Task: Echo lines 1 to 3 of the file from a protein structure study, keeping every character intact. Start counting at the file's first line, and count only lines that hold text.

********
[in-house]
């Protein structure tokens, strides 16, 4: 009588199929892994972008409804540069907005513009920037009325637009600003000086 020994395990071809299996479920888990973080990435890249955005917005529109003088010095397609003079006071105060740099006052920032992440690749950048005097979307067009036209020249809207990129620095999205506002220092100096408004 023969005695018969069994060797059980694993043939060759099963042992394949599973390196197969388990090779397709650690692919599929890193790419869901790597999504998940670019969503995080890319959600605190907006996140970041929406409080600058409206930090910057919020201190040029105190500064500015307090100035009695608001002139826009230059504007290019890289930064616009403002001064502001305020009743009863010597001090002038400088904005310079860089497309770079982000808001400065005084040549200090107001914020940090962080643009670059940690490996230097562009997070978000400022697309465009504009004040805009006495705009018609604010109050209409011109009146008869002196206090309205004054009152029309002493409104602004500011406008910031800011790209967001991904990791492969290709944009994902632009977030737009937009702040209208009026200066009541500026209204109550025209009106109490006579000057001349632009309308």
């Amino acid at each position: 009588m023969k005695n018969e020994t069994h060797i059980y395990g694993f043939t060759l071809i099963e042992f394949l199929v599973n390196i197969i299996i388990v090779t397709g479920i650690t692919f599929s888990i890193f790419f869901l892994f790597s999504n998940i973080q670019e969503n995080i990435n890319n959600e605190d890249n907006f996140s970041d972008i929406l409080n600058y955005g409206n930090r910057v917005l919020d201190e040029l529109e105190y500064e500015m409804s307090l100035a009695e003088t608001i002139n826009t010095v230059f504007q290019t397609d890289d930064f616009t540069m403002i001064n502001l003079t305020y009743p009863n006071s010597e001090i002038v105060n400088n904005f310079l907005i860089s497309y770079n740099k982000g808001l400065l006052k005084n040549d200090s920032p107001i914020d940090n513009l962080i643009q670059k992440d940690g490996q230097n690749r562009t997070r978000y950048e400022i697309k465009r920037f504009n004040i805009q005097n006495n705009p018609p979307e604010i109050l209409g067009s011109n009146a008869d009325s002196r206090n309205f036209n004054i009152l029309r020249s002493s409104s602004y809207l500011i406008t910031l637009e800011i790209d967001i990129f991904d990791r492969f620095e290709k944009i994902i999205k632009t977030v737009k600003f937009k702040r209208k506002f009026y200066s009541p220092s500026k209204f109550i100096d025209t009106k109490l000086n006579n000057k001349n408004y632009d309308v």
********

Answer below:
[in-house]
């Protein structure tokens, strides 16, 4: 009588199929892994972008409804540069907005513009920037009325637009600003000086 020994395990071809299996479920888990973080990435890249955005917005529109003088010095397609003079006071105060740099006052920032992440690749950048005097979307067009036209020249809207990129620095999205506002220092100096408004 023969005695018969069994060797059980694993043939060759099963042992394949599973390196197969388990090779397709650690692919599929890193790419869901790597999504998940670019969503995080890319959600605190907006996140970041929406409080600058409206930090910057919020201190040029105190500064500015307090100035009695608001002139826009230059504007290019890289930064616009403002001064502001305020009743009863010597001090002038400088904005310079860089497309770079982000808001400065005084040549200090107001914020940090962080643009670059940690490996230097562009997070978000400022697309465009504009004040805009006495705009018609604010109050209409011109009146008869002196206090309205004054009152029309002493409104602004500011406008910031800011790209967001991904990791492969290709944009994902632009977030737009937009702040209208009026200066009541500026209204109550025209009106109490006579000057001349632009309308």
């Amino acid at each position: 009588m023969k005695n018969e020994t069994h060797i059980y395990g694993f043939t060759l071809i099963e042992f394949l199929v599973n390196i197969i299996i388990v090779t397709g479920i650690t692919f599929s888990i890193f790419f869901l892994f790597s999504n998940i973080q670019e969503n995080i990435n890319n959600e605190d890249n907006f996140s970041d972008i929406l409080n600058y955005g409206n930090r910057v917005l919020d201190e040029l529109e105190y500064e500015m409804s307090l100035a009695e003088t608001i002139n826009t010095v230059f504007q290019t397609d890289d930064f616009t540069m403002i001064n502001l003079t305020y009743p009863n006071s010597e001090i002038v105060n400088n904005f310079l907005i860089s497309y770079n740099k982000g808001l400065l006052k005084n040549d200090s920032p107001i914020d940090n513009l962080i643009q670059k992440d940690g490996q230097n690749r562009t997070r978000y950048e400022i697309k465009r920037f504009n004040i805009q005097n006495n705009p018609p979307e604010i109050l209409g067009s011109n009146a008869d009325s002196r206090n309205f036209n004054i009152l029309r020249s002493s409104s602004y809207l500011i406008t910031l637009e800011i790209d967001i990129f991904d990791r492969f620095e290709k944009i994902i999205k632009t977030v737009k600003f937009k702040r209208k506002f009026y200066s009541p220092s500026k209204f109550i100096d025209t009106k109490l000086n006579n000057k001349n408004y632009d309308v």